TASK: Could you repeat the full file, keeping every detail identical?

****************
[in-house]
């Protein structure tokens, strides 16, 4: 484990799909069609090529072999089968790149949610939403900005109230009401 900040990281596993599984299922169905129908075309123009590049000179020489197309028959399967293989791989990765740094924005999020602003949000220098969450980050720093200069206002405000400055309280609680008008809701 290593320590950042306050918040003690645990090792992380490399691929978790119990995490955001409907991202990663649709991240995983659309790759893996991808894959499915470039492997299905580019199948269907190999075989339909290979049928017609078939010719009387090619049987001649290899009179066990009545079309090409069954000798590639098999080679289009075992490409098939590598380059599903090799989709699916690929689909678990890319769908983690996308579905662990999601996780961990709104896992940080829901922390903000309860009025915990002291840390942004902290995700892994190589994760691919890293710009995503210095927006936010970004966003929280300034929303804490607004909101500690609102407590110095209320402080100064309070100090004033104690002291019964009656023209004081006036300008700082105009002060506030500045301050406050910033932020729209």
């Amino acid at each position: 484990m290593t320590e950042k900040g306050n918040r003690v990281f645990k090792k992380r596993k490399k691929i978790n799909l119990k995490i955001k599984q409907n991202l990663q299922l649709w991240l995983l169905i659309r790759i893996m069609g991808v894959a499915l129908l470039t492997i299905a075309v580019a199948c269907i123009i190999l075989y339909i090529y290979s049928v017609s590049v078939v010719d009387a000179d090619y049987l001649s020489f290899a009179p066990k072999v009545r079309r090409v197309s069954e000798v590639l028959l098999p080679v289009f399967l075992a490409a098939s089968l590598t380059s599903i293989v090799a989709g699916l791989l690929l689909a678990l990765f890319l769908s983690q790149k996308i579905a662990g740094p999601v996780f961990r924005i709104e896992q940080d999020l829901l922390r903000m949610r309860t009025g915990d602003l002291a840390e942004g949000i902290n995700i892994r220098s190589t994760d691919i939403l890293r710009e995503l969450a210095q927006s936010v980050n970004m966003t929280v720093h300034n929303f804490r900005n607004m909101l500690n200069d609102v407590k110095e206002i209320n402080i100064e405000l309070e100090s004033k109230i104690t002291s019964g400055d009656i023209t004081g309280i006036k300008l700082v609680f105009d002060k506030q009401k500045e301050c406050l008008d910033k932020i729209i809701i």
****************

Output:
[in-house]
């Protein structure tokens, strides 16, 4: 484990799909069609090529072999089968790149949610939403900005109230009401 900040990281596993599984299922169905129908075309123009590049000179020489197309028959399967293989791989990765740094924005999020602003949000220098969450980050720093200069206002405000400055309280609680008008809701 290593320590950042306050918040003690645990090792992380490399691929978790119990995490955001409907991202990663649709991240995983659309790759893996991808894959499915470039492997299905580019199948269907190999075989339909290979049928017609078939010719009387090619049987001649290899009179066990009545079309090409069954000798590639098999080679289009075992490409098939590598380059599903090799989709699916690929689909678990890319769908983690996308579905662990999601996780961990709104896992940080829901922390903000309860009025915990002291840390942004902290995700892994190589994760691919890293710009995503210095927006936010970004966003929280300034929303804490607004909101500690609102407590110095209320402080100064309070100090004033104690002291019964009656023209004081006036300008700082105009002060506030500045301050406050910033932020729209």
């Amino acid at each position: 484990m290593t320590e950042k900040g306050n918040r003690v990281f645990k090792k992380r596993k490399k691929i978790n799909l119990k995490i955001k599984q409907n991202l990663q299922l649709w991240l995983l169905i659309r790759i893996m069609g991808v894959a499915l129908l470039t492997i299905a075309v580019a199948c269907i123009i190999l075989y339909i090529y290979s049928v017609s590049v078939v010719d009387a000179d090619y049987l001649s020489f290899a009179p066990k072999v009545r079309r090409v197309s069954e000798v590639l028959l098999p080679v289009f399967l075992a490409a098939s089968l590598t380059s599903i293989v090799a989709g699916l791989l690929l689909a678990l990765f890319l769908s983690q790149k996308i579905a662990g740094p999601v996780f961990r924005i709104e896992q940080d999020l829901l922390r903000m949610r309860t009025g915990d602003l002291a840390e942004g949000i902290n995700i892994r220098s190589t994760d691919i939403l890293r710009e995503l969450a210095q927006s936010v980050n970004m966003t929280v720093h300034n929303f804490r900005n607004m909101l500690n200069d609102v407590k110095e206002i209320n402080i100064e405000l309070e100090s004033k109230i104690t002291s019964g400055d009656i023209t004081g309280i006036k300008l700082v609680f105009d002060k506030q009401k500045e301050c406050l008008d910033k932020i729209i809701i």